Nonprofit charitable organizations work to identify underlying causes of social problems and effect change to benefit the public. Many significant social ideas of the past century in this country have been nurtured in the nonprofit sector (Gardner 2003). Nonprofit organizations fill gaps in areas such as social services, human rights and environmental protection. They may provide youth activities , feed the hungry, and shelter for homeless people. Nonprofit organizations reinforce both individualism and community responsibility by establishing an arena of action through which individuals can take the initiative to promote their own well-being and to advance the well-being of others in the community.

Individuals, as responsible members of their communities, may give their time and volunteer their services to help obtain needed improvements. Active participation on local school boards and parent-teacher associations improves educational services. Citizens can take an active part in the community by offering their knowledge and talents to different local organizations or committees. Participation in town meetings, public hearings and community projects is important for community improvement and identifying and solving problems (Ben's Guide to U.S. Government for Kids 2003).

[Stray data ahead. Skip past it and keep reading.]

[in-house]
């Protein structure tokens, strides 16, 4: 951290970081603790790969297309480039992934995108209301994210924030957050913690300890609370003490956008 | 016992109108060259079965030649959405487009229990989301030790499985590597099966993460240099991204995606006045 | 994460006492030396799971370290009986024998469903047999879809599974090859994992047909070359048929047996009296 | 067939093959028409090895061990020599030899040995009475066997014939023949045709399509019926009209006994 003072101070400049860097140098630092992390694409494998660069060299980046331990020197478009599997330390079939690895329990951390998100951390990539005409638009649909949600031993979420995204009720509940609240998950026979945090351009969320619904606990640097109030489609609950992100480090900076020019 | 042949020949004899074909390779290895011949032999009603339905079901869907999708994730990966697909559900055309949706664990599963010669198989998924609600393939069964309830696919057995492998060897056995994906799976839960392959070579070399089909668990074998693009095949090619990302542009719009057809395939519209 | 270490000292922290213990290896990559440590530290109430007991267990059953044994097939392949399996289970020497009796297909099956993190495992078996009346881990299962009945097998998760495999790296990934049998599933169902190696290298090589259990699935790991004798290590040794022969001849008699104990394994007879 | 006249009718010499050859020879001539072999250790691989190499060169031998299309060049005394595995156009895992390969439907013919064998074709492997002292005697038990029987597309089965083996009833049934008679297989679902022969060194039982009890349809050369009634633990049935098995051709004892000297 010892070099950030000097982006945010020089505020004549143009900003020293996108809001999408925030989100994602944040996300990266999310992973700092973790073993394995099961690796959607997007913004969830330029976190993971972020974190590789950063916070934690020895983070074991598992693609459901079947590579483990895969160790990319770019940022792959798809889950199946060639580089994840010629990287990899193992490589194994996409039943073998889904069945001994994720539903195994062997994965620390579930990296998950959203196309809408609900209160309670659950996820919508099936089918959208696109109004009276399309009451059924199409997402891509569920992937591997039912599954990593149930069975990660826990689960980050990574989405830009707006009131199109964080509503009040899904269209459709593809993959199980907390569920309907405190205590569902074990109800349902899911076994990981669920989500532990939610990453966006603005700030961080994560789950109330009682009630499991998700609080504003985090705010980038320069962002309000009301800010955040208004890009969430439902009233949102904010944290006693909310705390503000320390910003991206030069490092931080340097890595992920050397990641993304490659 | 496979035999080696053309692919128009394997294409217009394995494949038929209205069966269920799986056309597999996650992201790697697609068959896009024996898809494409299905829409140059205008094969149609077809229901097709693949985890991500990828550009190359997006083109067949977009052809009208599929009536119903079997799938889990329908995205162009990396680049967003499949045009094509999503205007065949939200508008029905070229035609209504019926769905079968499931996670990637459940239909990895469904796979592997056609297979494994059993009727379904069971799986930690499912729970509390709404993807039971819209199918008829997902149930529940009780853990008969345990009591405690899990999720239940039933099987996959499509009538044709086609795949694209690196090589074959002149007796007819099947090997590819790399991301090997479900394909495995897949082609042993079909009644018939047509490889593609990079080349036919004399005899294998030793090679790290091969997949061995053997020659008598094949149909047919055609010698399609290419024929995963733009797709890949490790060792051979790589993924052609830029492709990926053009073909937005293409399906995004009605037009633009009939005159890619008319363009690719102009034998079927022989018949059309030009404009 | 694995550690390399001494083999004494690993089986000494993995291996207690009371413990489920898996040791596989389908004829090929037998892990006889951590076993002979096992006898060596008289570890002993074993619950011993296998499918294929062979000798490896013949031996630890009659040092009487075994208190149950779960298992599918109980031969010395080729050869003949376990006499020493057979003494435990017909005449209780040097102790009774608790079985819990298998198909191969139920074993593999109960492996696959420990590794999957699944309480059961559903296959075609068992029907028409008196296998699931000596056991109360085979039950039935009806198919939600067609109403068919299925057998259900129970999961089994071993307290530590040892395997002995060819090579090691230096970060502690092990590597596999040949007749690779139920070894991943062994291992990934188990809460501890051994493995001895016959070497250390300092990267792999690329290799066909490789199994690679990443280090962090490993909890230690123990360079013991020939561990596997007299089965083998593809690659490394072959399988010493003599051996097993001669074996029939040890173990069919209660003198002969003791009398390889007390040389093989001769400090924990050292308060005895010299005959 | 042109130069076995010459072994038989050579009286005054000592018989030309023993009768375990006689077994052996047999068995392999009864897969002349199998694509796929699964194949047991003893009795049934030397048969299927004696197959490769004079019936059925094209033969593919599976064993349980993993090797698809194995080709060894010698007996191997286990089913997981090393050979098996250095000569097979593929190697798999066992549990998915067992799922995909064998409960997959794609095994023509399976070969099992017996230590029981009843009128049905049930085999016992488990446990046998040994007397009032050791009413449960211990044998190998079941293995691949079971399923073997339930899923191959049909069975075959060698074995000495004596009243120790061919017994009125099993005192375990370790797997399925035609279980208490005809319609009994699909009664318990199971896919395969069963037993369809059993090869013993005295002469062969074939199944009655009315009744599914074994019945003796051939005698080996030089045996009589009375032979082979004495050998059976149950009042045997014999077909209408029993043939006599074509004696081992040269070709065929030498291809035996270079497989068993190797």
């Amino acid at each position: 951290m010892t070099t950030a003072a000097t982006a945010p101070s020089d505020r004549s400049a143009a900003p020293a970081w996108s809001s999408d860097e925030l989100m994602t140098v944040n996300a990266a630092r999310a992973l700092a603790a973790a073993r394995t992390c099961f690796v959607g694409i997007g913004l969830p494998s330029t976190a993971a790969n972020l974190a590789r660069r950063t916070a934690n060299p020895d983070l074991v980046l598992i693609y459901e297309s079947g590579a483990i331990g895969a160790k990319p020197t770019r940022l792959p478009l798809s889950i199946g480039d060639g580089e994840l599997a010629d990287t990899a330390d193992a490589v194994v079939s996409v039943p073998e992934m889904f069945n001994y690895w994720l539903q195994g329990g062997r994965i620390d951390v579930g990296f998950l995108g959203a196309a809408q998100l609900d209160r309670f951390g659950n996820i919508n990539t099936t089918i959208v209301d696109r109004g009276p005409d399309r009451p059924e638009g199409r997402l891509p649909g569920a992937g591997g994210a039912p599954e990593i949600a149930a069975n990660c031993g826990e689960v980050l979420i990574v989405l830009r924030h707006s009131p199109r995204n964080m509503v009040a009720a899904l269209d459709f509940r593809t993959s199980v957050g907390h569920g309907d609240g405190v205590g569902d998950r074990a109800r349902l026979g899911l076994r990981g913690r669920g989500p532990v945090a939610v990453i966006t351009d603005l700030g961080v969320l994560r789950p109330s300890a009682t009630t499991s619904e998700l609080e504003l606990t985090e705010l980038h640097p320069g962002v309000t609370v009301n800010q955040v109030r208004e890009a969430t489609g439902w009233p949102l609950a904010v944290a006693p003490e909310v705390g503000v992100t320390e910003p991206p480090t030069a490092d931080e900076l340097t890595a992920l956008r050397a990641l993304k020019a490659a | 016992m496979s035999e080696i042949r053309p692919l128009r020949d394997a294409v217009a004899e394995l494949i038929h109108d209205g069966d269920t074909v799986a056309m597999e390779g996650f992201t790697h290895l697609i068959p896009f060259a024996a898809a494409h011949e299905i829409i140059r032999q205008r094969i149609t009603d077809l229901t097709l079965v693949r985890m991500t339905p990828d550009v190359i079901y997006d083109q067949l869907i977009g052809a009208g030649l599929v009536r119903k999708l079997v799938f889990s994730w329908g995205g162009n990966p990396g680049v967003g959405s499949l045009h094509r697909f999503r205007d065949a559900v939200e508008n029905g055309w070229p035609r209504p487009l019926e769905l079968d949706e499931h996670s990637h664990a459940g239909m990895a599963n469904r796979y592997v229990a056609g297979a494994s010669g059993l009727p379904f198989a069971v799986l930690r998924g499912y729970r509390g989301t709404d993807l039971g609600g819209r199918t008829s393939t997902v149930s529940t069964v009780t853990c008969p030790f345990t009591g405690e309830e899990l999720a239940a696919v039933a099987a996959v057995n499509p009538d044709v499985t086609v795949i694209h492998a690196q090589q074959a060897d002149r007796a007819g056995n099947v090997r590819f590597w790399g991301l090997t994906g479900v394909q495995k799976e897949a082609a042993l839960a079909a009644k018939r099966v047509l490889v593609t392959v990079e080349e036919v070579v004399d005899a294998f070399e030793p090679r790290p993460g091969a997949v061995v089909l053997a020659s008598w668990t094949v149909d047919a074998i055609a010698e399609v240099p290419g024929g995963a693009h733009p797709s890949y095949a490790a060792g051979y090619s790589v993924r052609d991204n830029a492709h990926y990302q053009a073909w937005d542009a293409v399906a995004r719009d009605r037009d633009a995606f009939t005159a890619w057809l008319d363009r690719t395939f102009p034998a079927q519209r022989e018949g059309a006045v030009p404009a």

Key Related Ideas

The Bill of Rights is collectively the first 10 amendments to the Constitution, ratified on December 15, 1791, and guarantees certain freedoms and rights. The first eight amendments are the substantive and procedural individual rights. The 9th and 10th amendments are general rules of the relationships between the people, the state governments, and the federal government (Ben's Guide to U.S. Government for Kids 2003).

Civic Responsibility means giving to the community in the pursuit of one's interest or task (Drucker 1999).

Common Good is a system in which people can - within the law - pursue their various respective visions of the common good and concurrently accomplish the kinds of mutual accommodation that make a social system livable and workable for all (Gardner 2003).

Individualism is the principle of people having the freedom to act on matters concerning them (Salamon 2002).

Social Capital refers to social networks of trust and reciprocity affecting the productivity of individuals and groups. By establishing connections among individuals, involvement in associations teaches norms of cooperation that transfer to political and economic life. The core idea of social capital theory is that social networks have value (Putnam 2000).

Social Responsibility requires doing no harm to others in the pursuit of one's own interest or task (Drucker, 1999).

Solidarity is the principle of people having responsibilities not only to themselves, but also to their fellow human beings and to their communities (Salamon 1999).

Important People Related to the Topic

President Thomas Jefferson: President Jefferson drafted the Declaration of Independence in 1776, which proved to be the defining event in his life and legacy to the nation. Drawing on documents, such as the Virginia Declaration of Rights, state and local calls for independence and his own draft of a Virginia constitution, Jefferson wrote a stunning and eloquent statement of the colonists' right to rebel against the British government. It decreed the colonists' independence and right to self-government, based on the premise all men are created equal and have the unalienable rights to life, liberty and the pursuit of happiness (Library of Congress 2002).